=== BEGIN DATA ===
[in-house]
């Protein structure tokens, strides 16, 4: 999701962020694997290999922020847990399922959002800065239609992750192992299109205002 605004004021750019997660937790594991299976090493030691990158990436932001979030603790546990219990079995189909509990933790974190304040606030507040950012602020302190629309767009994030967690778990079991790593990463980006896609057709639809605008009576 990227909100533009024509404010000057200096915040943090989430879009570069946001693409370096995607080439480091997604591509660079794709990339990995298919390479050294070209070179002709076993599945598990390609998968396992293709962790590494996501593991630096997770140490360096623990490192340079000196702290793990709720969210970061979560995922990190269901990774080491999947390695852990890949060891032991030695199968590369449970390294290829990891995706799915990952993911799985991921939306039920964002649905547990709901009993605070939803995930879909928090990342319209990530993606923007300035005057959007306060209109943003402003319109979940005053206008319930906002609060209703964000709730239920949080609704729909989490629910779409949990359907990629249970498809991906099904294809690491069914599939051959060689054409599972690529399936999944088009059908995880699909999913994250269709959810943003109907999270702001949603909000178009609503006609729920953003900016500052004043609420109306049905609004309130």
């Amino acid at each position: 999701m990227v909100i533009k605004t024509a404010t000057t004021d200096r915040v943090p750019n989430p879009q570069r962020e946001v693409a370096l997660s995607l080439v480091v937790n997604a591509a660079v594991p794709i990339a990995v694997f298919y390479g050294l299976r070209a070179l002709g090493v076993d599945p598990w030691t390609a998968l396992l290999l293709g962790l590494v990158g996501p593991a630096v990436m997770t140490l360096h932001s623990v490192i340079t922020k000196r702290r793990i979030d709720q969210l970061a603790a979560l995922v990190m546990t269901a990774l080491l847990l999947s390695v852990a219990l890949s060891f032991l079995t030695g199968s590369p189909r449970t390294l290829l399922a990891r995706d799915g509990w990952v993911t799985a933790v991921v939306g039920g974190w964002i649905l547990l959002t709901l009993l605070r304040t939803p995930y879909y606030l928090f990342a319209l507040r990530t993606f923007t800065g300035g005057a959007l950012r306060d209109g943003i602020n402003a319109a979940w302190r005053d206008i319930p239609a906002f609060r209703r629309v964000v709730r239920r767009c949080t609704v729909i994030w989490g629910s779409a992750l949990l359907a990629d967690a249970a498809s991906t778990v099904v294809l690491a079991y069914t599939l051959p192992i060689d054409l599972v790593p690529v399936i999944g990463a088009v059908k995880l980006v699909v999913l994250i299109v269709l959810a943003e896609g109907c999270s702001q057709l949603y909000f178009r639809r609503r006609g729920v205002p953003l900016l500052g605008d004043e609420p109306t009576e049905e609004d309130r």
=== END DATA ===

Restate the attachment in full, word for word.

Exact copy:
[in-house]
């Protein structure tokens, strides 16, 4: 999701962020694997290999922020847990399922959002800065239609992750192992299109205002 605004004021750019997660937790594991299976090493030691990158990436932001979030603790546990219990079995189909509990933790974190304040606030507040950012602020302190629309767009994030967690778990079991790593990463980006896609057709639809605008009576 990227909100533009024509404010000057200096915040943090989430879009570069946001693409370096995607080439480091997604591509660079794709990339990995298919390479050294070209070179002709076993599945598990390609998968396992293709962790590494996501593991630096997770140490360096623990490192340079000196702290793990709720969210970061979560995922990190269901990774080491999947390695852990890949060891032991030695199968590369449970390294290829990891995706799915990952993911799985991921939306039920964002649905547990709901009993605070939803995930879909928090990342319209990530993606923007300035005057959007306060209109943003402003319109979940005053206008319930906002609060209703964000709730239920949080609704729909989490629910779409949990359907990629249970498809991906099904294809690491069914599939051959060689054409599972690529399936999944088009059908995880699909999913994250269709959810943003109907999270702001949603909000178009609503006609729920953003900016500052004043609420109306049905609004309130």
């Amino acid at each position: 999701m990227v909100i533009k605004t024509a404010t000057t004021d200096r915040v943090p750019n989430p879009q570069r962020e946001v693409a370096l997660s995607l080439v480091v937790n997604a591509a660079v594991p794709i990339a990995v694997f298919y390479g050294l299976r070209a070179l002709g090493v076993d599945p598990w030691t390609a998968l396992l290999l293709g962790l590494v990158g996501p593991a630096v990436m997770t140490l360096h932001s623990v490192i340079t922020k000196r702290r793990i979030d709720q969210l970061a603790a979560l995922v990190m546990t269901a990774l080491l847990l999947s390695v852990a219990l890949s060891f032991l079995t030695g199968s590369p189909r449970t390294l290829l399922a990891r995706d799915g509990w990952v993911t799985a933790v991921v939306g039920g974190w964002i649905l547990l959002t709901l009993l605070r304040t939803p995930y879909y606030l928090f990342a319209l507040r990530t993606f923007t800065g300035g005057a959007l950012r306060d209109g943003i602020n402003a319109a979940w302190r005053d206008i319930p239609a906002f609060r209703r629309v964000v709730r239920r767009c949080t609704v729909i994030w989490g629910s779409a992750l949990l359907a990629d967690a249970a498809s991906t778990v099904v294809l690491a079991y069914t599939l051959p192992i060689d054409l599972v790593p690529v399936i999944g990463a088009v059908k995880l980006v699909v999913l994250i299109v269709l959810a943003e896609g109907c999270s702001q057709l949603y909000f178009r639809r609503r006609g729920v205002p953003l900016l500052g605008d004043e609420p109306t009576e049905e609004d309130r």